PALs, Parrots and Projectiles, Part 1


So, can you have that ammo or not?

With all the fooferaw of late over the attempts by various CFOs to wave their magic wands and bibbitty-bobbitty-boo up some laws that don’t really exist, Canadian gun owners are starting to take a long, hard, and in no small way cynical look at other regulations that have been credulously accepted for years.  Like needing a PAL or POL to buy ammo.

After watching Chris Wyatt’s mealy-mouthed performance on the CBC, many are starting to realize that we can’t just “take their word for it” that something’s illegal; we’re starting to demand chapter and verse.

Which, when you take the time to think about it, is what we should have been doing all along.We’ve all seen the signs in stores: no PAL, no ammo; and few if any of us have ever bothered to put it under the microscope.  Is there actually a law on the books or is this just another invention of the bureaucracy?  Do you really need a PAL to buy or posses ammo?  For this, we’re going to have to go spelunking about in three utterly byzantine labyrinths: Ontario’s 1994 Ammunition Regulation Act (which gave us those wonderful criminal shopping lists you see lying unattended on counters from time to time), everybody’s favourite Firearms Act (aka C-68) and the Criminal Code of Canada.

This is the part where I remind you that I’m not a lawyer.  And you might want to pour yourself a good stiff drink now; I know I needed one.

Ontario law: the Ammo Act

article inline ad

We can thank Bob Rae for dropping this wonderful clanger on the public rug.  I’ll do the best I can to make it as plain-English as possible.

Section 2 (1) of this says that you need to be 18 and have valid photo ID to buy ammo, but it doesn’t say you need a licence:  “No person shall purchase ammunition unless the person is at least 18 years old and at the time of purchase presents valid identification that has his or her photograph and age or date of birth or other valid identification prescribed by regulation.”  Subsections (2) and (3) say that 12-17 year-olds can buy ammo, but only if they have a minor’s licence.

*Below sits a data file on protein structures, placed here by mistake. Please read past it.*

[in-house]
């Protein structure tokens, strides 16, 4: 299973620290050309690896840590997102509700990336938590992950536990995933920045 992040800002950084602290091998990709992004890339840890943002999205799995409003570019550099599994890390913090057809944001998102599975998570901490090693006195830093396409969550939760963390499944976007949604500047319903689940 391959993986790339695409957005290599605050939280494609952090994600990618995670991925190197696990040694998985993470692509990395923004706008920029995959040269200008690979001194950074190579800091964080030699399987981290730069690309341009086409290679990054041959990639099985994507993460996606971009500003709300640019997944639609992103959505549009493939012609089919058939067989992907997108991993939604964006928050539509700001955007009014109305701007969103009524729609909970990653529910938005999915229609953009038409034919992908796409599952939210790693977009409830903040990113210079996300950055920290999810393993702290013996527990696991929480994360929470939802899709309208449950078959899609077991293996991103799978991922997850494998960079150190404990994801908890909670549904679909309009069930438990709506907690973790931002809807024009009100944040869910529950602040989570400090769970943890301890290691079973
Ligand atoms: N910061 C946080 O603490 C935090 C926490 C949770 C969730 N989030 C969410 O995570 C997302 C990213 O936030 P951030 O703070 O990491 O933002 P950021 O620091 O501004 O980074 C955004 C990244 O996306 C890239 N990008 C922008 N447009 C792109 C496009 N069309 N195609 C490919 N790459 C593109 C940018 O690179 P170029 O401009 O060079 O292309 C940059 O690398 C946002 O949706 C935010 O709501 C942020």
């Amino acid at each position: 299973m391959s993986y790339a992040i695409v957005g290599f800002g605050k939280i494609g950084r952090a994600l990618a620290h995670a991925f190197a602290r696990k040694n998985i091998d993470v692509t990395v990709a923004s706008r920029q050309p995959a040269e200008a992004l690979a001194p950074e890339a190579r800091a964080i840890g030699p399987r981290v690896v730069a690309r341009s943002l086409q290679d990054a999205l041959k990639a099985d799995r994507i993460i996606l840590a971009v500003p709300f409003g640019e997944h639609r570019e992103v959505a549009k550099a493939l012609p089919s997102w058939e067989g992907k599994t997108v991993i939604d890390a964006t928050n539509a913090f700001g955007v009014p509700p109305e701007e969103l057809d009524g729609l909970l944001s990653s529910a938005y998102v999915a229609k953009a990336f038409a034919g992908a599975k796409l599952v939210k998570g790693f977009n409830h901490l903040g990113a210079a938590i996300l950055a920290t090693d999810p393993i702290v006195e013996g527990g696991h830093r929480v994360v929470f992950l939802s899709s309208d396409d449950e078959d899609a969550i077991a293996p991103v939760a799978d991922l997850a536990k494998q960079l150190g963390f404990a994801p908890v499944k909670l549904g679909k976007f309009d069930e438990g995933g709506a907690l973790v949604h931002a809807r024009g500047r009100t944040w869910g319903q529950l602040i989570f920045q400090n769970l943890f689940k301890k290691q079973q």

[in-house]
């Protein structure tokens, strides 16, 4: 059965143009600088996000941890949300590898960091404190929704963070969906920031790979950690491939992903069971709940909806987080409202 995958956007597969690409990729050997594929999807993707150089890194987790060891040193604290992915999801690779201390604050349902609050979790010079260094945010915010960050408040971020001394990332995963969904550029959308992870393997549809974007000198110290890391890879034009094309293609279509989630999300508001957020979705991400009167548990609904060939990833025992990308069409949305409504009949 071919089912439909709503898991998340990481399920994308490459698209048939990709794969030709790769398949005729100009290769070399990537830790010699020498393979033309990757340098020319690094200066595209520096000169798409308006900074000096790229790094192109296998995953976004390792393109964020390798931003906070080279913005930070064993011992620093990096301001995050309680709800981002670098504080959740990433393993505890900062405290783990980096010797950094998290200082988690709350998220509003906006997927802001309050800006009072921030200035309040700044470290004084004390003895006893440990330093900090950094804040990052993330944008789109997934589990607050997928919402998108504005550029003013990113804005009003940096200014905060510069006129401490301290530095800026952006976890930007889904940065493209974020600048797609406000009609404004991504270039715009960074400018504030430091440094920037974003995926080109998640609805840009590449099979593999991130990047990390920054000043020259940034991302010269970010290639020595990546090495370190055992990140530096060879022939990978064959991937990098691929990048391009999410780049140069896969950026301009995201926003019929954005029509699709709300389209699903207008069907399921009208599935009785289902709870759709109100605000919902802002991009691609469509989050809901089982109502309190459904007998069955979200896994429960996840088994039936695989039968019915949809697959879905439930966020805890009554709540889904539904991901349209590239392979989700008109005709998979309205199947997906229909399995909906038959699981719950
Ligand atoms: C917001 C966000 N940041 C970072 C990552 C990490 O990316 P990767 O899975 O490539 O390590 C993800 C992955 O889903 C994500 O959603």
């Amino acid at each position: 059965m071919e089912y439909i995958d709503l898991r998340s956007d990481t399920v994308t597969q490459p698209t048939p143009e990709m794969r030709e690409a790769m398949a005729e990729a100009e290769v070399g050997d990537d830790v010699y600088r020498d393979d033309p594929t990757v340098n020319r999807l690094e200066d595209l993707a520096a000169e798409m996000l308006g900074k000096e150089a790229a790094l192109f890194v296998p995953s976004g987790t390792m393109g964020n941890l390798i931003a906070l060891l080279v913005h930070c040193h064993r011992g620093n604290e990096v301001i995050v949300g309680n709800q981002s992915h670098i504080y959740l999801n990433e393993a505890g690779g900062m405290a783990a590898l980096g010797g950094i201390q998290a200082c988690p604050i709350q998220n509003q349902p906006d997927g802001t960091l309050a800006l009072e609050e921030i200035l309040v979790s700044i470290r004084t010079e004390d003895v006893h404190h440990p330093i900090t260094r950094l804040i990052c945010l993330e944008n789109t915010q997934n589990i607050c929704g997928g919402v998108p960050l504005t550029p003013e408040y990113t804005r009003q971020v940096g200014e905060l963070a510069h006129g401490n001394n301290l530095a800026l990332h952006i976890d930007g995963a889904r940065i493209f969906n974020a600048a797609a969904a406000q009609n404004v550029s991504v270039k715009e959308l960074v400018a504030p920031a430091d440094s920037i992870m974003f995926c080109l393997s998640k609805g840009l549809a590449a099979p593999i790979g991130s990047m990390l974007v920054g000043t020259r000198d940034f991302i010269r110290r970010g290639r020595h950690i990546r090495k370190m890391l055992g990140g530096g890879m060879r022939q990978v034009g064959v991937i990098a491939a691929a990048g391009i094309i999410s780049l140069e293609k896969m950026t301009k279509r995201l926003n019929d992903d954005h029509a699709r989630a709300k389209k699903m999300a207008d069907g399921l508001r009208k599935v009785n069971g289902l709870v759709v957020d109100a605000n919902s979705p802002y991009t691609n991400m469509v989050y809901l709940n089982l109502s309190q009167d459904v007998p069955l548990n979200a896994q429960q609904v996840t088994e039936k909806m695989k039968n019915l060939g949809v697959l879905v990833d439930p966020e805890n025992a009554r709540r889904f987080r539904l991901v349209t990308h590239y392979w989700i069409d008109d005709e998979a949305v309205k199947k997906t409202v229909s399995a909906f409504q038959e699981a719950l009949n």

In fact, the word “licence” appears only three times in the act, two of which are mentioned above.  The third applies to licenced businesses needing to keep records: “A person who holds a licence issued under subsection 56 (1) of the Firearms Act (Canada) to carry on a business” has to record the date & time, your name, age and address, the type and # of the ID you used and how much you bought of what.  And maybe your shoe size.

The clever ones in the audience will notice something funny, though.  Section 56 (1) of the Firearms Act says only that “A chief firearms officer is responsible for issuing licences.”  This is the fulcrum of section 58 (1), which is what Ontario CFO Chris Wyatt is saying gives him the right to treat the province like his own little fiefdom and make up the law as he goes.So yeah, it turns out that there actually is a black-and-white basis in law for that damn book.

Rather reminds one of the tyrant King John, who has been infamously quoted as having declared “the law is in my mouth,” doesn’t it?  Some of you will remember him as the King who was given the choice of either signing the Magna Carta or being run through.  I like history.

So what do we have so far?

Good question.  Well, up to this point we can conclude that, if you are in Ontario, the following applies when you buy your ammo at the local outlet of your choice:

  1. You need to show government-issued photo ID with your age or date of birth on it.
  2. You need to have a minor’s licence to buy ammo, if you’re age 12 to 17.
  3. Any business you buy ammo from has to jot down your autobiography in the store’s Ontario Burglary Catalog™.

So far, not a whole lot; but then again, Canadian gun law is so convoluted even the lawyers can’t figure it out half the time.  It could still be out there somewhere.  Lurking.  Waiting.

Guess I’ll just have to keep looking.

And I haven’t even gotten around to the parrot yet…

article bottom ad


  1. Question 2

    If I have for example a shot gun and I remove the stock for cleaning which makes the gun less than 26 inches and the gun can still fire does that make it prohibition in Canada?

  2. Is there such a law (I often hear in the media) as “stock piling” ammunition. I know of the regs in the explosives act but non in the criminal code.

    • 225kg (or about 495#) of any combination of ‘safety cartridges’ (normal modern ammunition) is your limit w/o special conditions, procedures, and storage, etc…

      (Provided w/o warranty; Not Legal Advice)


Please enter your comment!
Please enter your name here